[Editor's Note: With the recent deaths of Gary Coleman and Dennis Hopper, we've been fielding numerous emails postulating who will "No. 3" be. Some are already counting Andrew Koppel as the third. With that in mind, we revisit this story from last summer.]
Every time celebrities die in threes, your humble media inform you that, no, actually, they don't.
If you won't listen to us, then maybe you'll listen to the celebrity death month generator.
And here's what they say...
The Celebrity Death Month Generator Doesn't Lie
In 2005, Rob Cockerham, the Web provocateur of Cockeyed.com, put together a timeline of celebrity deaths for that August. As to what defined a celebrity, Cockerham settled on a person who's passing warranted a front-page mention on Google News.
In the end, Cockerham charted 11 deaths, five of which occurred in a three-day span. Three times, two celebrities died on the same day. At no time did three Google-worthy names die on the same day. (Even the McMahon, Fawcett and Jackson deaths, which spurred the latest "dying in threes" talk, occurred over three days.)
Cockerham decided any triples that could be found were "convenient triples," as he wrote. Or, to put it another way, if a computer program were to spit out a bunch of dates, it too might randomly hit a trifecta.
And that's exactly what the computer program that Cockerham wrote did: In six trial runs, the so-dubbed celebrity death month generator spit out nine calendar days each. Sometimes the numbers were clustered, sometimes they were spread out.
At no time did the fates seem to have it "in" for a particular date.
"It proved that if you look at events happening randomly on a timeline you will be able to find groups of three," Cockerham said this week. "But if you really look at what you're doing, you won't be able to put all the dots in groups of three."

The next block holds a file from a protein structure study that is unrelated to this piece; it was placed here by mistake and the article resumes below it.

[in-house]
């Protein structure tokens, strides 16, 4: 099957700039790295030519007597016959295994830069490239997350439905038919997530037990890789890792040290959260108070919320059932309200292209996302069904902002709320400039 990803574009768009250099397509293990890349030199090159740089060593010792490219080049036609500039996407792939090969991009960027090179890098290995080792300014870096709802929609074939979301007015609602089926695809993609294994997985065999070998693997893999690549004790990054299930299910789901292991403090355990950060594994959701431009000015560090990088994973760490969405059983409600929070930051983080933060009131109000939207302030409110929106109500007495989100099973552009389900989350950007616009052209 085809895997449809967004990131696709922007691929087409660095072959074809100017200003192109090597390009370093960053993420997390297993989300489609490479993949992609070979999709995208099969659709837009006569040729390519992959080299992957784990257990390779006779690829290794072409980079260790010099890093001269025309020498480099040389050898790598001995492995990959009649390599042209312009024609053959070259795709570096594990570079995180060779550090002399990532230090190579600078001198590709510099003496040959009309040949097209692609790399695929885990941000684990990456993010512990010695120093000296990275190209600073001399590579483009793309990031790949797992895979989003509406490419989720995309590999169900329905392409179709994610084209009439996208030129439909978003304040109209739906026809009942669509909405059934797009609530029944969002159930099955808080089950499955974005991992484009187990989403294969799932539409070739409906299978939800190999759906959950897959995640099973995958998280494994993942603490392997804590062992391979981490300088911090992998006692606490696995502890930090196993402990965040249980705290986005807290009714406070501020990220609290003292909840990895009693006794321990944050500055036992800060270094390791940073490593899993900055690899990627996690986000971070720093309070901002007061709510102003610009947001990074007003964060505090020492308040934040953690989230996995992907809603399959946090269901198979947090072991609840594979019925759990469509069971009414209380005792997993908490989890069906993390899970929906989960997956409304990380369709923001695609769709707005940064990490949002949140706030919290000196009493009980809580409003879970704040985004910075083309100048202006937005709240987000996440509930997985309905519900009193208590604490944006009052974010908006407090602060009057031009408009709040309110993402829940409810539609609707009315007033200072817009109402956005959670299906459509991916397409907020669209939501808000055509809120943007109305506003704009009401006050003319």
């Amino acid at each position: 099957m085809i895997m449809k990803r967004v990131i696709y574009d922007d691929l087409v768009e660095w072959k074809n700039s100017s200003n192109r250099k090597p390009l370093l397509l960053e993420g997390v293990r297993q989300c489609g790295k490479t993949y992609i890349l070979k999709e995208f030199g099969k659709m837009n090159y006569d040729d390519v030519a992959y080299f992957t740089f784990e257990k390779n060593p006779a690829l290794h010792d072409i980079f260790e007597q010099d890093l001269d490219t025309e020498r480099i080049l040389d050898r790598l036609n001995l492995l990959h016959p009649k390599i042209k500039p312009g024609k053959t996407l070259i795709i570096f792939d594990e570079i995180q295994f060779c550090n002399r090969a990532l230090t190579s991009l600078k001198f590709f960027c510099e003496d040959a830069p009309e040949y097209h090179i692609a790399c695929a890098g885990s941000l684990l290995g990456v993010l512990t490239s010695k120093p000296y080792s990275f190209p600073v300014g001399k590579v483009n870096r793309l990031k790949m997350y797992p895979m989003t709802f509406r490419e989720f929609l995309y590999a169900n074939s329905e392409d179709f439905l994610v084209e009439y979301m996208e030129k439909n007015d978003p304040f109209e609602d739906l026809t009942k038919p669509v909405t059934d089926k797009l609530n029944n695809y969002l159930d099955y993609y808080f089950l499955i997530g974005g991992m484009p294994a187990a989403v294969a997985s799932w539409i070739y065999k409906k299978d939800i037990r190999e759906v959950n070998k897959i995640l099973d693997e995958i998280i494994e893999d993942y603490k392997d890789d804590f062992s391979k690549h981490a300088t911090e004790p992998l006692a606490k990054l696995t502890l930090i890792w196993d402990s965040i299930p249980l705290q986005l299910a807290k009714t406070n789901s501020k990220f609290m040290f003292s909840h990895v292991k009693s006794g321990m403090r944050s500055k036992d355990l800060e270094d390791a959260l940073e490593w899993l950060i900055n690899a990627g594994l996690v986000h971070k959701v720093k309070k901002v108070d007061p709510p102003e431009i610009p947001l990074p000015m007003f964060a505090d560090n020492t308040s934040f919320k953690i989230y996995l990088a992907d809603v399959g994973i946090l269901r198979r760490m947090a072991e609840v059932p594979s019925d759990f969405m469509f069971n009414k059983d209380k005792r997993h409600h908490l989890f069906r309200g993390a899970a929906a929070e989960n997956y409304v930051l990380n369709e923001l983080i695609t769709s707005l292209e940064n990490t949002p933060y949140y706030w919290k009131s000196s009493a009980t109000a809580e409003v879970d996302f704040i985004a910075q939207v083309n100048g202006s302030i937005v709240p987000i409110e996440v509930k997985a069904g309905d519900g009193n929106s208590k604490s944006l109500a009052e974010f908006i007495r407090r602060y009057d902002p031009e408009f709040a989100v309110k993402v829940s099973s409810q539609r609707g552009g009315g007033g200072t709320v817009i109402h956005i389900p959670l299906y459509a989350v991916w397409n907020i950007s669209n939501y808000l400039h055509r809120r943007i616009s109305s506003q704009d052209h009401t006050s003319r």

The Billy Mays Conundrum
In a 2004 piece for his now-defunct column, Stupid Question, John the Obscure's John Ruch broke out the World Almanac, and examined its 105 Almanac-designated notable deaths for the previous year (up through October, when the book went to press).
Amid the various death dates, some bunched together, some not, Ruch even found one, May 14, 2003, in which three celebrities died on the same day. But he still found himself unmoved by the "superstition," as he puts it, that celebrities are destined to die in threes.
"It's classic garbage-in, garbage-out," Ruch told E! News.
While 2003 produced one of those classic "celebrities die in threes" stretches that gets everybody talking—the week in which John Ritter, Johnny Cash and Warren Zevon all passed away—it also produced others that got nobody talking, Ruch observed. For instance, the aforementioned May 14 saw the passings of Dave DeBusschere, Wendy Hiller and Robert Stack.
"And anybody who can identify all three of those 'celebrities' deserves the grand prize on Jeopardy!," Ruch wrote in his column. (For the record, DeBusschere was a basketball star; Hiller, an Academy Award-winning actress; Stack, the star of TV's The Untouchables.)
How to define a celebrity, an issue Cockerham would later confront, is just one of the problems with the "celebrities dying in threes" hypothesis, Ruch said. Another is when does a sequence of three begin. Or end.
When TV pitchman Billy Mays died three days after Fawcett and Jackson, Ruch asked, "So is this starting a new series?"
The question could be asked anew with Wednesday's passing of Oscar and Emmy winner Karl Malden. Does he get grouped with Mays? Or was Mays already taken, having been grouped with 1950s TV star Gale Storm and impressionist Fred Travalina, both recently deceased, if not Fawcett and Jackson. And if Mays was grouped with Fawcett and Jackson, where did that leave McMahon? Grouped with character actor Hal Riddle, who died June 17, and 1960s rocker Sky Saxon, who died June 25, along with Fawcett and Jackson?
And then there's the matter of what to make of a celebrity the caliber of Jackson.
"My question is should Michael Jackson count for three all by himself," Ruch said. "He was pretty darn famous."
It's all enough to make your head hurt. Or your celebrity death month generator explode.
"This is why it's an irrational thing," Ruch said. "You keep defining the definitions."
(Originally published July 1, 2009, at 8:02 p.m. PT)